The Azerbaijani Embassy in Pakistan on Monday marked the first anniversary of the “44-day patriotic war” against Armenia that resulted in the liberation of Karabakh and other territories under occupation for nearly three decades.
Addressing a news conference in Islamabad, Azerbaijani Ambassador Khazar Farhadov thanked Pakistan for standing with his country on the Karabakh issue, saying his nation will always remember its true friends.
“Armenia occupied almost 20% of my country’s territory for 30 years, and during this time it committed war crimes, as well as crimes against humanity,” he said.
“Armenia committed the Khojaly genocide in February 1992, killing hundreds of civilians, including 106 women and 63 children … 1,275 Azerbaijanis were taken hostage, 150 of them are still missing.”
On the night of Feb. 25-26, 1992, Armenian forces massacred ethnic Azerbaijanis in Khojaly, a small town in the Nagorno-Karabakh region of Azerbaijan.
During the two-hour Armenian offensive, 613 Azerbaijanis were killed and 487 others critically injured, according to Azerbaijani record.
Eight families were completely wiped out, while 130 children lost one parent and 25 children lost both.
Farhadov said the UN Security Council, in its four resolutions In 1993, called for immediate, complete and unconditional withdrawal of armed forces of Armenia from the territories of Azerbaijan.
“However, these and all other similar decisions adopted by relevant international organizations have been ignored by Armenia,” he said.
Azerbaijan Embassy in Pakistan marks 1st anniversary of Karabakh liberation.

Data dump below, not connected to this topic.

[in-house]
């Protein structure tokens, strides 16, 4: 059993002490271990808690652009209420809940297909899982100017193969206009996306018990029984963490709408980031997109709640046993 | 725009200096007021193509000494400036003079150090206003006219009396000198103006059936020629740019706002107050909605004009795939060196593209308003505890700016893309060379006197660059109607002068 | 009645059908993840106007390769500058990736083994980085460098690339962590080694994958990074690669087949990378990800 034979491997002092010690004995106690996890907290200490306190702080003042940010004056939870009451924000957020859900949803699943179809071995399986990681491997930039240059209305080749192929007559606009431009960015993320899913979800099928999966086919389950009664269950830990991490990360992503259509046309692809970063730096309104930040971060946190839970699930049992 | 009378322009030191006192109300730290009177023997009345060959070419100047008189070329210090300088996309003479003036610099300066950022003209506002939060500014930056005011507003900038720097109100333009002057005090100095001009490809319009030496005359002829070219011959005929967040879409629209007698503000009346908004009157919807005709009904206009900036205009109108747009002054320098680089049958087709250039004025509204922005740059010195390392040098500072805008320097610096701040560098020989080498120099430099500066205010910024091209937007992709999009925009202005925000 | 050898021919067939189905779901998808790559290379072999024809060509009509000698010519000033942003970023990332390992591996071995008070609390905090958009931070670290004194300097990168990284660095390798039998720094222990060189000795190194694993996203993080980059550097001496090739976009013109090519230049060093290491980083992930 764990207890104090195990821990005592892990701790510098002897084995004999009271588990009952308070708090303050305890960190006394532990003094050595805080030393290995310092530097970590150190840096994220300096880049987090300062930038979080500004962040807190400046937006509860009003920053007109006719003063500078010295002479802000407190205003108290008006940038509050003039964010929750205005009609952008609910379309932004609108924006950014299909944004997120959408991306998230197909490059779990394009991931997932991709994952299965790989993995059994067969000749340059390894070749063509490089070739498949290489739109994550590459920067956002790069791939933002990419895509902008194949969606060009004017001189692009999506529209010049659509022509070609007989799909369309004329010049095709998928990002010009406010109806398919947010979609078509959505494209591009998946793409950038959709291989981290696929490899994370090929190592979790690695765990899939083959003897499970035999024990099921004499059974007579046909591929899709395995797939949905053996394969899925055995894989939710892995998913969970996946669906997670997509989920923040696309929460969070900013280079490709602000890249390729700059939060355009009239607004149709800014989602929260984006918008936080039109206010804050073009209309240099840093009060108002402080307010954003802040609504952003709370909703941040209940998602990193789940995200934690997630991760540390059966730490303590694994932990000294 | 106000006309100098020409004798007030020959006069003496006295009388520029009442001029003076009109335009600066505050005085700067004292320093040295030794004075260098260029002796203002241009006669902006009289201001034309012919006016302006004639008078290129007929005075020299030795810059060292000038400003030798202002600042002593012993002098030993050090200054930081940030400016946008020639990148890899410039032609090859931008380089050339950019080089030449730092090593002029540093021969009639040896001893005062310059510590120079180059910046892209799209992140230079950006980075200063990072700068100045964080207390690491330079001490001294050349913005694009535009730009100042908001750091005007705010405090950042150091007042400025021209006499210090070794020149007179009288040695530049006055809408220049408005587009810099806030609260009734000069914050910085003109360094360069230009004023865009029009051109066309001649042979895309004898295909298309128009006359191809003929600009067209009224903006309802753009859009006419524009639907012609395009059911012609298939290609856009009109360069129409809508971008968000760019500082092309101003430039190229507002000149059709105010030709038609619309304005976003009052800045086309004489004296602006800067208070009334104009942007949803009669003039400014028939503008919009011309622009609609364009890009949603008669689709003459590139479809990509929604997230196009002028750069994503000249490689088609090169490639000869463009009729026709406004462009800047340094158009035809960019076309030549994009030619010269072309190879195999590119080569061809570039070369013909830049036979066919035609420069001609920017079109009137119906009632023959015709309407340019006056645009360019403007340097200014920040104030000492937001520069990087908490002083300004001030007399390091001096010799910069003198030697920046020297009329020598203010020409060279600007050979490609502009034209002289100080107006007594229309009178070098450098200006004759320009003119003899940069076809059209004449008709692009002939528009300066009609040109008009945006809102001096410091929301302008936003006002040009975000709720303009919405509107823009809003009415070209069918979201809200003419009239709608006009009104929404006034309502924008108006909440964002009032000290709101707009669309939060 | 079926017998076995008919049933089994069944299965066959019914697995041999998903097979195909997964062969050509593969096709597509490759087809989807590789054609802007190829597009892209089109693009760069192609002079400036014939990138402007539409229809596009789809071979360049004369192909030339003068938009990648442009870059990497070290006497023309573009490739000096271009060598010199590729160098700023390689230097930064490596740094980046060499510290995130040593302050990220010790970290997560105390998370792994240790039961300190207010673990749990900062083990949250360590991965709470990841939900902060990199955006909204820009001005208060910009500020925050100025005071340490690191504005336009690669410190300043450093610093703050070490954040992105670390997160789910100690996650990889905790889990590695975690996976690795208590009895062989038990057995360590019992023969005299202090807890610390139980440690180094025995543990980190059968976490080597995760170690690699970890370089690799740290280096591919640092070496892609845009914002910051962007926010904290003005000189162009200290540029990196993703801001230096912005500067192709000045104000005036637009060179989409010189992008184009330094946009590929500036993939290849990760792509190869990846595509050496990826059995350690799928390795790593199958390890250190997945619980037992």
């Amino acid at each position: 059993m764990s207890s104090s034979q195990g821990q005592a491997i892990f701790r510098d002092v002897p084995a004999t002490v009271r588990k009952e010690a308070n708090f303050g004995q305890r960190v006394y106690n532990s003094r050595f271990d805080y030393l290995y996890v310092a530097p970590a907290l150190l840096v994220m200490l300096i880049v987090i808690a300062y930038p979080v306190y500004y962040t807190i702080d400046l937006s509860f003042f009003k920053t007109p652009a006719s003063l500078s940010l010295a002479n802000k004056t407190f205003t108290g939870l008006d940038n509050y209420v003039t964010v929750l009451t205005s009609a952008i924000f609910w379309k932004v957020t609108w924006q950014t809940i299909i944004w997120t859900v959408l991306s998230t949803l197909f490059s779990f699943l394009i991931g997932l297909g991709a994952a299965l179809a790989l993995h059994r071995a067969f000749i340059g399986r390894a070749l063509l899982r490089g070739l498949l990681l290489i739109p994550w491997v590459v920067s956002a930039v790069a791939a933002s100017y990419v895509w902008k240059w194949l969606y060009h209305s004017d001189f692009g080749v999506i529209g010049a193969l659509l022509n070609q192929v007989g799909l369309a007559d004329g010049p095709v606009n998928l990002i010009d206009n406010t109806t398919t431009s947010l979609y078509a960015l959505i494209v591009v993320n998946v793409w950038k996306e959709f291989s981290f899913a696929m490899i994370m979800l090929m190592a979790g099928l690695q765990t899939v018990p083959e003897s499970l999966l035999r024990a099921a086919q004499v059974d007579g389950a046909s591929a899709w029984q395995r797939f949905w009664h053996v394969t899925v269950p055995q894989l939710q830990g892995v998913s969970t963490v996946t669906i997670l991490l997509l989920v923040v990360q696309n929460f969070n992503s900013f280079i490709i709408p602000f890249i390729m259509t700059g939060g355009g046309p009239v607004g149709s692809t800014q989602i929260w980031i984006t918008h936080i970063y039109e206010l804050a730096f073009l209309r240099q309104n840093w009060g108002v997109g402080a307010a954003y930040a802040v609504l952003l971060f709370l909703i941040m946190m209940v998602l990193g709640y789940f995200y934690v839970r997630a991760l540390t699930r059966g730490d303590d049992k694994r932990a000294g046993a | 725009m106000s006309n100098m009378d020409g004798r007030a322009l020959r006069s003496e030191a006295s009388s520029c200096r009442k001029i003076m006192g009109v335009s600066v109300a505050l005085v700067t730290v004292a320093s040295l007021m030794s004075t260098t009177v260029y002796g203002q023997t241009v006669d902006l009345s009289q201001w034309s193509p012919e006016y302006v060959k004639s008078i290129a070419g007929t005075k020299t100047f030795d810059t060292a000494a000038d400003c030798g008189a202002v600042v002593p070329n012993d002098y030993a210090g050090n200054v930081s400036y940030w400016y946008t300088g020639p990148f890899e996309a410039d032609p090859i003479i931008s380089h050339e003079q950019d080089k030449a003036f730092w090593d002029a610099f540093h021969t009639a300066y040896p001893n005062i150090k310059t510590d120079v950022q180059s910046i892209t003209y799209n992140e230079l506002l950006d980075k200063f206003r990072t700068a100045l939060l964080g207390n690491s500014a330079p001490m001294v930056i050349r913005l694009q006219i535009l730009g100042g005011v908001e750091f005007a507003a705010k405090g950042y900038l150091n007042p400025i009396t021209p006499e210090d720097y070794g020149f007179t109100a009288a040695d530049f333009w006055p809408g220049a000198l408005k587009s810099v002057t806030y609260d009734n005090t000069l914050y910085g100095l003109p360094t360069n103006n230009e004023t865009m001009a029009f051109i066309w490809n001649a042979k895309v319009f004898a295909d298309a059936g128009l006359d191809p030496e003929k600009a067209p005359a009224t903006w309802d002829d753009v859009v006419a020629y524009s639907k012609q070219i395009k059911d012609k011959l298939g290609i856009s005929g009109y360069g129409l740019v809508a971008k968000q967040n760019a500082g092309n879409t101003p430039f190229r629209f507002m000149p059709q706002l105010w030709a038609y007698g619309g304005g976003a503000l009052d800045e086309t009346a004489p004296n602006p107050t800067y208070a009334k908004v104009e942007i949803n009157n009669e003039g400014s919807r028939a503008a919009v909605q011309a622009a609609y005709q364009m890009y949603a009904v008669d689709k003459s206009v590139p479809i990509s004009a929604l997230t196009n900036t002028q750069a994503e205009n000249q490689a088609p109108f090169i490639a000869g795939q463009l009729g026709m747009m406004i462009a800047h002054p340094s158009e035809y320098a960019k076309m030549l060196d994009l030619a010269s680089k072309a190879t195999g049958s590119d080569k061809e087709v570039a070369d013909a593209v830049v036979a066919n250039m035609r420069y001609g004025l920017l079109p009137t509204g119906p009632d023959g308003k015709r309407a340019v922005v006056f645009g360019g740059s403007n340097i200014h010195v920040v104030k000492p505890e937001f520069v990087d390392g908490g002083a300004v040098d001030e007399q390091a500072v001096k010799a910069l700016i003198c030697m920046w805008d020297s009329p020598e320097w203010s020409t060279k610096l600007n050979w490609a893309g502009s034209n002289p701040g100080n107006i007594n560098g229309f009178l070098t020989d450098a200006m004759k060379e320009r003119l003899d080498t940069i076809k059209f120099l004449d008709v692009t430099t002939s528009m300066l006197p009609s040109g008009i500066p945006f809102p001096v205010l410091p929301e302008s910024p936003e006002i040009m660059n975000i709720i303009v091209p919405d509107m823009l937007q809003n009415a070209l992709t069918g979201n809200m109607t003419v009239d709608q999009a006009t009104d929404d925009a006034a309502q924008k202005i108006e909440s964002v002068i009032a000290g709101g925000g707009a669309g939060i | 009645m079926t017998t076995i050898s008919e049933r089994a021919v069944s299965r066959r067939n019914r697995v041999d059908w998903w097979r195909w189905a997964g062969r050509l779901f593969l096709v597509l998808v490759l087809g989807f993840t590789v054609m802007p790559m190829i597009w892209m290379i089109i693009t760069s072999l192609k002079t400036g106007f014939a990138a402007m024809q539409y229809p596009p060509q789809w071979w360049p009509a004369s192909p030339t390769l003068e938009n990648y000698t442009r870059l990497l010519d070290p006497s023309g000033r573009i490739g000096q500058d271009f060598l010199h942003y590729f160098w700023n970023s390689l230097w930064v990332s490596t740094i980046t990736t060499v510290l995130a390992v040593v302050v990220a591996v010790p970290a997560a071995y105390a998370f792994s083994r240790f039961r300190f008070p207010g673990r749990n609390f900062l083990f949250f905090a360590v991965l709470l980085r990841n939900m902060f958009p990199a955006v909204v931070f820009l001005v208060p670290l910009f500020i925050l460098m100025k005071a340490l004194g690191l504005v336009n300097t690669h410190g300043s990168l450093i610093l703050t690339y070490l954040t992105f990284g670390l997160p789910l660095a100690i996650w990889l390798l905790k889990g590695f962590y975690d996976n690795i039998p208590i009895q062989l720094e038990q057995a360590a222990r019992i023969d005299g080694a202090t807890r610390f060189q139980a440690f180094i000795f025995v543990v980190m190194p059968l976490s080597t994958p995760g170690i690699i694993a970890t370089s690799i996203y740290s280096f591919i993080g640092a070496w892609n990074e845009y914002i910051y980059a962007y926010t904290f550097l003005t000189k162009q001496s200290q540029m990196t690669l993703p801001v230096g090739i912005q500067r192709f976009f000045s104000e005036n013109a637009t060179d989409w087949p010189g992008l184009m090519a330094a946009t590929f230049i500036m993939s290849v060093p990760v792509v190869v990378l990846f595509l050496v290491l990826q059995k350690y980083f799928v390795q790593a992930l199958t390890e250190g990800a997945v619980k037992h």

Ambassador Khazar Farhadov thanks Pakistan for support, says Azerbaijani nation will always remember true friends @k_farhadov @AzEmbPak @ForeignOfficePk https://t.co/yWCOw44BAI
— Islamuddin Sajid (@islamudinsajid) November 1, 2021
He expressed disappointment over the role of the UN Security Council, and said that some resolutions are implemented by the world body in a matter of hours and days, but they failed to implement its resolutions on Karabakh.
He claimed that Armenia committed war crimes in last year’s war, killing and injuring civilians and destroying civilian infrastructure.
“During the Patriotic War, the government, parliament and people of Pakistan morally and politically supported us, condemning Armenian aggression and supporting Azerbaijan’s just position to restore its territorial integrity,” he said, and added that his country also supports Pakistan on the Kashmir dispute, which should be resolved in accordance with the relevant UN Security Council resolutions.
Pakistan and India hold parts of the Kashmir region but claim it in full. Both have fought three full-scale wars – in 1948, 1965, and 1971 – and two of them were over Kashmir.
Already fraught relations between the neighbors further plummeted after New Delhi scrapped the special status of Indian-administered Jammu and Kashmir in Aug. 2019.
Earlier in a photo exhibition, the ambassador briefed reporters about the destruction of Azerbaijani territories during occupation.
Liberation of Karabakh
Relations between the former Soviet republics of Azerbaijan and Armenia have been tense since 1991, when the Armenian military occupied Nagorno-Karabakh, also known as Upper Karabakh, a territory internationally recognized as part of Azerbaijan, and seven adjacent regions.
When new clashes erupted on Sept. 27 last year, the Armenian army launched attacks on civilians and Azerbaijani forces and violated several humanitarian cease-fire agreements.
During the 44-day conflict, Azerbaijan liberated several cities and nearly 300 settlements and villages.
On Nov. 10, 2020, the two countries signed a Russia-brokered agreement to end the fighting and work toward a comprehensive resolution.
The cease-fire is seen as a victory for Azerbaijan and a defeat for Armenia, whose armed forces withdrew in line with the agreement.
Anadolu with additional input by GVS News Desk